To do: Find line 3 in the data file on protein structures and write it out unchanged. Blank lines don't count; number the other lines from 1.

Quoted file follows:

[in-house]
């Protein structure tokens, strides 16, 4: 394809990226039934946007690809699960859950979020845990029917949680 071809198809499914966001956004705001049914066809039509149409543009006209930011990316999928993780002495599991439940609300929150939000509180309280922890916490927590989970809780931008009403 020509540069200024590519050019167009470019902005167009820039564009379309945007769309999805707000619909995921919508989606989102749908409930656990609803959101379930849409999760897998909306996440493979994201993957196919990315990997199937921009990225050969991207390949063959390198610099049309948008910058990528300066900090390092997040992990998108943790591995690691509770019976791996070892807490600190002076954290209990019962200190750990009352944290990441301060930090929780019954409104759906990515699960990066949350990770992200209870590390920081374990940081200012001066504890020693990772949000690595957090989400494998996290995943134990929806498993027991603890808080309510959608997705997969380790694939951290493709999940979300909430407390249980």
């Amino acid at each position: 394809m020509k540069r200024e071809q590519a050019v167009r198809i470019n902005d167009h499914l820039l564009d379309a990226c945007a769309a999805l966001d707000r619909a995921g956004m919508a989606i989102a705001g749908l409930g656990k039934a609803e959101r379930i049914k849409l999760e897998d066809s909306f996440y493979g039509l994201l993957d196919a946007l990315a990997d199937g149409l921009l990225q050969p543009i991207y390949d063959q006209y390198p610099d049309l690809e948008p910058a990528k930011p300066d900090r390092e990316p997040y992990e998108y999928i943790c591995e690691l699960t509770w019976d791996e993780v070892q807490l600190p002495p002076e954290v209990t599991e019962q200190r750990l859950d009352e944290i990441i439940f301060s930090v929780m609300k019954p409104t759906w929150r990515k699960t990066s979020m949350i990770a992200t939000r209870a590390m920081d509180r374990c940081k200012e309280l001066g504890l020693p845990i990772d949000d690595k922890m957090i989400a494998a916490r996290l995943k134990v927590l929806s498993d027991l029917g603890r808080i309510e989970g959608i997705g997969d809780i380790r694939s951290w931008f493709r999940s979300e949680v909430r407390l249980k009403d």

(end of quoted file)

């Amino acid at each position: 394809m020509k540069r200024e071809q590519a050019v167009r198809i470019n902005d167009h499914l820039l564009d379309a990226c945007a769309a999805l966001d707000r619909a995921g956004m919508a989606i989102a705001g749908l409930g656990k039934a609803e959101r379930i049914k849409l999760e897998d066809s909306f996440y493979g039509l994201l993957d196919a946007l990315a990997d199937g149409l921009l990225q050969p543009i991207y390949d063959q006209y390198p610099d049309l690809e948008p910058a990528k930011p300066d900090r390092e990316p997040y992990e998108y999928i943790c591995e690691l699960t509770w019976d791996e993780v070892q807490l600190p002495p002076e954290v209990t599991e019962q200190r750990l859950d009352e944290i990441i439940f301060s930090v929780m609300k019954p409104t759906w929150r990515k699960t990066s979020m949350i990770a992200t939000r209870a590390m920081d509180r374990c940081k200012e309280l001066g504890l020693p845990i990772d949000d690595k922890m957090i989400a494998a916490r996290l995943k134990v927590l929806s498993d027991l029917g603890r808080i309510e989970g959608i997705g997969d809780i380790r694939s951290w931008f493709r999940s979300e949680v909430r407390l249980k009403d």